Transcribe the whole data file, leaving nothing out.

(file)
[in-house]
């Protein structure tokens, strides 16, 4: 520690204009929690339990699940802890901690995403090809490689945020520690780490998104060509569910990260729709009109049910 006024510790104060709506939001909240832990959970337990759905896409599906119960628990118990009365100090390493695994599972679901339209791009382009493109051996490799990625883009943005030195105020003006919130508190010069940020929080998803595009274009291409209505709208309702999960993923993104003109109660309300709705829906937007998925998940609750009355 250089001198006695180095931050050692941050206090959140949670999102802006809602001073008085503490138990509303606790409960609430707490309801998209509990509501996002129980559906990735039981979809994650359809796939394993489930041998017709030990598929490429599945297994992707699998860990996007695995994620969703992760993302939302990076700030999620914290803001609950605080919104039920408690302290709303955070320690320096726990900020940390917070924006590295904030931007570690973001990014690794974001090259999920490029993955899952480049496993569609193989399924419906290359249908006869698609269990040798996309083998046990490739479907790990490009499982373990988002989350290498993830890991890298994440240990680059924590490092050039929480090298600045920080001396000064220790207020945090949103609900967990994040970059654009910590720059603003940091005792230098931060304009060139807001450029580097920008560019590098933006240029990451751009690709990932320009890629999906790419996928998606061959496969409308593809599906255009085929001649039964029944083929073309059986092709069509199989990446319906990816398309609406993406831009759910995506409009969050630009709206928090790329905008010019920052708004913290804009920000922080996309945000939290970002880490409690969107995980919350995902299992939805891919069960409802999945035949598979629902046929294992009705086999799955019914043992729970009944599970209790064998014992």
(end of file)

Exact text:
[in-house]
């Protein structure tokens, strides 16, 4: 520690204009929690339990699940802890901690995403090809490689945020520690780490998104060509569910990260729709009109049910 006024510790104060709506939001909240832990959970337990759905896409599906119960628990118990009365100090390493695994599972679901339209791009382009493109051996490799990625883009943005030195105020003006919130508190010069940020929080998803595009274009291409209505709208309702999960993923993104003109109660309300709705829906937007998925998940609750009355 250089001198006695180095931050050692941050206090959140949670999102802006809602001073008085503490138990509303606790409960609430707490309801998209509990509501996002129980559906990735039981979809994650359809796939394993489930041998017709030990598929490429599945297994992707699998860990996007695995994620969703992760993302939302990076700030999620914290803001609950605080919104039920408690302290709303955070320690320096726990900020940390917070924006590295904030931007570690973001990014690794974001090259999920490029993955899952480049496993569609193989399924419906290359249908006869698609269990040798996309083998046990490739479907790990490009499982373990988002989350290498993830890991890298994440240990680059924590490092050039929480090298600045920080001396000064220790207020945090949103609900967990994040970059654009910590720059603003940091005792230098931060304009060139807001450029580097920008560019590098933006240029990451751009690709990932320009890629999906790419996928998606061959496969409308593809599906255009085929001649039964029944083929073309059986092709069509199989990446319906990816398309609406993406831009759910995506409009969050630009709206928090790329905008010019920052708004913290804009920000922080996309945000939290970002880490409690969107995980919350995902299992939805891919069960409802999945035949598979629902046929294992009705086999799955019914043992729970009944599970209790064998014992």